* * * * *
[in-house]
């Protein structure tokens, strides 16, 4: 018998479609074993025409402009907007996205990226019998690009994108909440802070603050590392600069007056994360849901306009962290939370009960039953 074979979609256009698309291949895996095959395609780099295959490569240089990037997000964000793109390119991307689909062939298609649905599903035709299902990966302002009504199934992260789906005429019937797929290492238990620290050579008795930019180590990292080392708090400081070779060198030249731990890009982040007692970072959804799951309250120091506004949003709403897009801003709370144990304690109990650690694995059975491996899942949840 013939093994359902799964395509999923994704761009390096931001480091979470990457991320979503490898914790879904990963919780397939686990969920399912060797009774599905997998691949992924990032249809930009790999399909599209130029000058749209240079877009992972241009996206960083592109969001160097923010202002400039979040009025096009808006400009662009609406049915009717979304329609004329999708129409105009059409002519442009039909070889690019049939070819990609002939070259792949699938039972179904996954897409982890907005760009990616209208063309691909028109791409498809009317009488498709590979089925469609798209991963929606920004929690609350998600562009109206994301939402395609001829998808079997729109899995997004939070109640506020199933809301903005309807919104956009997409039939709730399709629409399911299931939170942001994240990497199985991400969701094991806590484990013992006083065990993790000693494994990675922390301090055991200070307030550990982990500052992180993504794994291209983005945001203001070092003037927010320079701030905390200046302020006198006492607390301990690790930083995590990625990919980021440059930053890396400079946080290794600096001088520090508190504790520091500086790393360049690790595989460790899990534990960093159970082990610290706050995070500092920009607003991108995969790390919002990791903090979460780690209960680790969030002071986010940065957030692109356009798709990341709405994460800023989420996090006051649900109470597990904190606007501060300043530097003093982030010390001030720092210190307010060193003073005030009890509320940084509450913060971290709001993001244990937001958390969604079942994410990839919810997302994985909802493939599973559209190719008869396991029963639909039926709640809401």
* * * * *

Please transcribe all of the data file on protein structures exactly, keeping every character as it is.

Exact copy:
[in-house]
């Protein structure tokens, strides 16, 4: 018998479609074993025409402009907007996205990226019998690009994108909440802070603050590392600069007056994360849901306009962290939370009960039953 074979979609256009698309291949895996095959395609780099295959490569240089990037997000964000793109390119991307689909062939298609649905599903035709299902990966302002009504199934992260789906005429019937797929290492238990620290050579008795930019180590990292080392708090400081070779060198030249731990890009982040007692970072959804799951309250120091506004949003709403897009801003709370144990304690109990650690694995059975491996899942949840 013939093994359902799964395509999923994704761009390096931001480091979470990457991320979503490898914790879904990963919780397939686990969920399912060797009774599905997998691949992924990032249809930009790999399909599209130029000058749209240079877009992972241009996206960083592109969001160097923010202002400039979040009025096009808006400009662009609406049915009717979304329609004329999708129409105009059409002519442009039909070889690019049939070819990609002939070259792949699938039972179904996954897409982890907005760009990616209208063309691909028109791409498809009317009488498709590979089925469609798209991963929606920004929690609350998600562009109206994301939402395609001829998808079997729109899995997004939070109640506020199933809301903005309807919104956009997409039939709730399709629409399911299931939170942001994240990497199985991400969701094991806590484990013992006083065990993790000693494994990675922390301090055991200070307030550990982990500052992180993504794994291209983005945001203001070092003037927010320079701030905390200046302020006198006492607390301990690790930083995590990625990919980021440059930053890396400079946080290794600096001088520090508190504790520091500086790393360049690790595989460790899990534990960093159970082990610290706050995070500092920009607003991108995969790390919002990791903090979460780690209960680790969030002071986010940065957030692109356009798709990341709405994460800023989420996090006051649900109470597990904190606007501060300043530097003093982030010390001030720092210190307010060193003073005030009890509320940084509450913060971290709001993001244990937001958390969604079942994410990839919810997302994985909802493939599973559209190719008869396991029963639909039926709640809401």